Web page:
Sixty-one people participated in the study – 20 with absolute pitch,
20 trained musicians who do not have absolute pitch and 20 who had
little or no musical training. One musician was an outlier, and was not
included in the study results. This musician had what is known as
quasi-absolute pitch — absolute pitch for only one note, middle C — and
could identify most notes relative to that.
Those with perfect pitch identified randomly generated tones with 100
percent accuracy. The outlier was about 67 percent accurate. The rest
of the participants did as well as random chance, about 8 percent
All participated in functional
magnetic resonance imaging (fMRI) brain scans. The information captured
there was mapped and analyzed with computer modeling.
A bit of anatomy may be helpful here. The brain processes sound in a
small area called the auditory cortex. It is found along both sides of
your head, just above your ears, in what is known as the temporal lobes.
The auditory cortex has regions of its own and scientists have
plotted out “tonotopic” maps, meaning that the neurons are laid out in
order of their best frequency response. These maps show where specific
frequencies are processed within these regions.
The researchers found that all participants with perfect pitch had
larger auditory cortical areas than the others. Other trained musicians
and those in the control group had cortical areas that did not differ
much in size from each other.
One surprise was that the larger auditory cortical areas were not
used for sharper tuning, as researchers expected. Rather, those with
perfect pitch used that extra territory for tuning a broader range of
frequencies. Those kinds of measurements had never been captured before.
They also found evidence that argues against an often-discussed
“critical period” theory that perfect pitch is possible only in people
whose musical training begins before the age of 7. Several participants
with perfect pitch had not started musical instruction until their late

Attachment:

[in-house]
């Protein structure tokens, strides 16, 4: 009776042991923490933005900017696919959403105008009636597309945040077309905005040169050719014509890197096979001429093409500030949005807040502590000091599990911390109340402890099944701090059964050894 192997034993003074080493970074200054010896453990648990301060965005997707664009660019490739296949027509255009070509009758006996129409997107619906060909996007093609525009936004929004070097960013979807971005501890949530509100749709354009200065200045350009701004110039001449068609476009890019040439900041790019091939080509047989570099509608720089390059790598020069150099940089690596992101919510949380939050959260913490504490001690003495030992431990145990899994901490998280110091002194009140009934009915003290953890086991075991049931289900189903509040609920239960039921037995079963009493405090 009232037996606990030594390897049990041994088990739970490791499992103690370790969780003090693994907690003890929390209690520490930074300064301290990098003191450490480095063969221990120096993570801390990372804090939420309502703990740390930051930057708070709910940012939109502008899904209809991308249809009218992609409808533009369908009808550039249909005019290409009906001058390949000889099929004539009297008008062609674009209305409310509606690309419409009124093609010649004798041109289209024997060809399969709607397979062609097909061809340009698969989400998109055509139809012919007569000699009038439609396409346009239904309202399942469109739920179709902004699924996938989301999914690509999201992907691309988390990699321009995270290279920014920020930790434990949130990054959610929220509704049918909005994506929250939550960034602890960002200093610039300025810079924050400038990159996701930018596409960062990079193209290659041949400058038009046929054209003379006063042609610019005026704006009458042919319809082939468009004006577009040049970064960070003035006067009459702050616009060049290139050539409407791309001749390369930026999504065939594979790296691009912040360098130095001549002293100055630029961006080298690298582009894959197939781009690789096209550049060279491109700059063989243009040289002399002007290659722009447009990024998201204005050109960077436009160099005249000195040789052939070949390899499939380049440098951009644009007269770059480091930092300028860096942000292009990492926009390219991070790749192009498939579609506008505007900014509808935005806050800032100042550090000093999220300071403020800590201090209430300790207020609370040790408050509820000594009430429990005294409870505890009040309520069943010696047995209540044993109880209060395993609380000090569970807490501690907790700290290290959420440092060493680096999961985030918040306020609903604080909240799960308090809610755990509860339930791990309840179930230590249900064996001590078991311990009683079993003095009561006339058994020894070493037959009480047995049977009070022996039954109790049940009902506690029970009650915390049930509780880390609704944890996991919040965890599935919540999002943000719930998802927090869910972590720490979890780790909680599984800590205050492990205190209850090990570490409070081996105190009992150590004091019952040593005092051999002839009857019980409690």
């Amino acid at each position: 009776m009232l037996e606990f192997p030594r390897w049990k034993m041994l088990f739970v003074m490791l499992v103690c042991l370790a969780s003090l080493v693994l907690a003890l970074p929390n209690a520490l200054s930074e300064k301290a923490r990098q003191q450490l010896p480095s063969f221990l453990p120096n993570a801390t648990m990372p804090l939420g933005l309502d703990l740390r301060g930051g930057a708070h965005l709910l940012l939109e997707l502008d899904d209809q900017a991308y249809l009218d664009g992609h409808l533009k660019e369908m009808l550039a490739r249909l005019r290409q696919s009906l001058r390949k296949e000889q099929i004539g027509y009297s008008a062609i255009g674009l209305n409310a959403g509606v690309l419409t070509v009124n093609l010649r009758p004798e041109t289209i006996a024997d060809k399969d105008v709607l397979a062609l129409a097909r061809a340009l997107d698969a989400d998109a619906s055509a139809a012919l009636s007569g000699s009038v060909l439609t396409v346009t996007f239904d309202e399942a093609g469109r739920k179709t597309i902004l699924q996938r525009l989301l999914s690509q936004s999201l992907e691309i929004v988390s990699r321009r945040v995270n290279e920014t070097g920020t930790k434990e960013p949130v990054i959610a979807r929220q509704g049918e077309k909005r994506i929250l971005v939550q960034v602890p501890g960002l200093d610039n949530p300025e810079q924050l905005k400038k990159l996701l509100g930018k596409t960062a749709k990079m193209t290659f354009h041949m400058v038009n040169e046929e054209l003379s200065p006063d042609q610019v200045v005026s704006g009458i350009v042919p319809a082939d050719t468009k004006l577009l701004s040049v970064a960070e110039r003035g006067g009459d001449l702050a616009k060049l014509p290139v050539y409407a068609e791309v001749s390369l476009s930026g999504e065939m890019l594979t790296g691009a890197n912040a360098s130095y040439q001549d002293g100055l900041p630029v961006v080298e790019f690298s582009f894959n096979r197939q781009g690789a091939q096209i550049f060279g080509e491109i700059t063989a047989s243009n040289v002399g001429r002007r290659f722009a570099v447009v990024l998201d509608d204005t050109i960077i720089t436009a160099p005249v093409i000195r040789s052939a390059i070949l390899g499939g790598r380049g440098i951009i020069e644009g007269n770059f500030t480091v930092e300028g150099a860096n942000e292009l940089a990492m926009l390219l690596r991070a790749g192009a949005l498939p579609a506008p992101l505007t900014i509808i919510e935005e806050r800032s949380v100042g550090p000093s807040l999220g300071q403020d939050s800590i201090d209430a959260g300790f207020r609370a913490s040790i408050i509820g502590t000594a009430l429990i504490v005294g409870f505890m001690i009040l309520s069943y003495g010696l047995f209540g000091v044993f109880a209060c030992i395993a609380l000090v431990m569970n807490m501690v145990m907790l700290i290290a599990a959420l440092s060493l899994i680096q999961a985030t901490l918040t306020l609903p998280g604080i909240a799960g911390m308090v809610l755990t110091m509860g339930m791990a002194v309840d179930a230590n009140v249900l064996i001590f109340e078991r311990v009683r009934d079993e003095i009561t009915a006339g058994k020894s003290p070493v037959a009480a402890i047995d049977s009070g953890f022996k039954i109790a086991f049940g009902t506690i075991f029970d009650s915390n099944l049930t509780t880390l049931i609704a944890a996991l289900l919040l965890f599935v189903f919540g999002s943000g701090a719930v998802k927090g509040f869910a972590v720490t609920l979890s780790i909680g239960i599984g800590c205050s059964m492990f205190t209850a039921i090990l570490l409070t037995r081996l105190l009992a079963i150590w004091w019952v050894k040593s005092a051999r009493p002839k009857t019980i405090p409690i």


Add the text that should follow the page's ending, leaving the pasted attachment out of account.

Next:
teens or even early 20’s, McKetton said. The vast majority of musicians
do not have perfect pitch despite thousands of hours of training and
It is not known if someone with zero musical training could have
perfect pitch. Certainly, they couldn’t call out the notes if they have
had no music theory. But it might be possible to test their ability to
identify frequencies, Schneider said. That was not part of this
There is a range of capacity, too. People with perfect pitch can
identify the note almost instantly and some of them can also identify
the frequency. For example, they could say “A4” — the note “A” in the
fourth octave — and they could also say “440 Hertz,” the precise
modern-day frequency for that note.
There are other fascinating twists to all of this.
When Schneider’s 14-year-old son, Felix, heard about this research he
told his dad he had perfect pitch. When Schneider tested him, though,
he got every note wrong — until they adjusted the results for someone
who plays the trumpet, as Felix does. Trumpets are tuned one whole step
differently than pianos. So playing a “C” on the trumpet is the same as
playing a “B-flat” on the piano. When Felix made that one-step
correction in his answers, he was 100 percent accurate. He has perfect
In another study McKetton did, a 70-year-old man said he had perfect
pitch but got every note wrong when he was tested. She then noticed that
all of his responses were one tone off. The perceptual change in pitch
may have been due to age-related changes in the stiffness of the basilar
membrane within the cochlea of the inner ear, she said. When she asked
him to adjust his answers by one tone, he was 100 percent accurate.
Most musicians who do not have
perfect pitch do have relative pitch, Schneider said. They can tell you a
note or an interval based on its relation to another note. McKetton has
that ability herself.
A bane and a blessing
Perfect pitch is rare, but it’s not always a wonderful gift. Off-key
voices and out-of-tune instruments can drive these human tuning forks to
When a group starts singing “Happy Birthday,” for example, Krall, the
UD junior from Hockessin, Delaware, usually takes a pass. The
discordant mixture of keys that usually emerges makes his ears curl.
He is not a music major but enjoys making music. A tenor, he sings with the Golden Blues, UD’s a cappella group.
Krall said he had no idea what perfect pitch was until he was a
teenager and heard his girlfriend singing a Fleetwood Mac song. He
commented on her range and named the note that especially impressed him.
She asked if he had perfect pitch and he shrugged. Who knows?
The choir teacher later put him to the test with her piano and pronounced him pitch perfect.
On Feb. 5, Krall visited CBBI where Schneider tested him, using
computer software to produce a random series of notes, with a wide range
He answered fluently.
And on and on, one note after another, from 40 Hertz to 8,000 Hertz — spot on, 100 percent accurate, perfect pitch.
“He’s got it,” Schneider said.
And if Krall didn’t seem terribly impressed with himself — well, why would he? He used to think everyone had this ability.
“That’s how it works,” Schneider said. “If you look at a color you
can say ‘blue.’ And that’s the same thing he’s doing with sound. He has
the same association with sound that you would with color.”
Notable brain power.
Article by Beth Miller; photos by Kathy F. Atkinson; video by Lisa Tossey and Paul Puglisi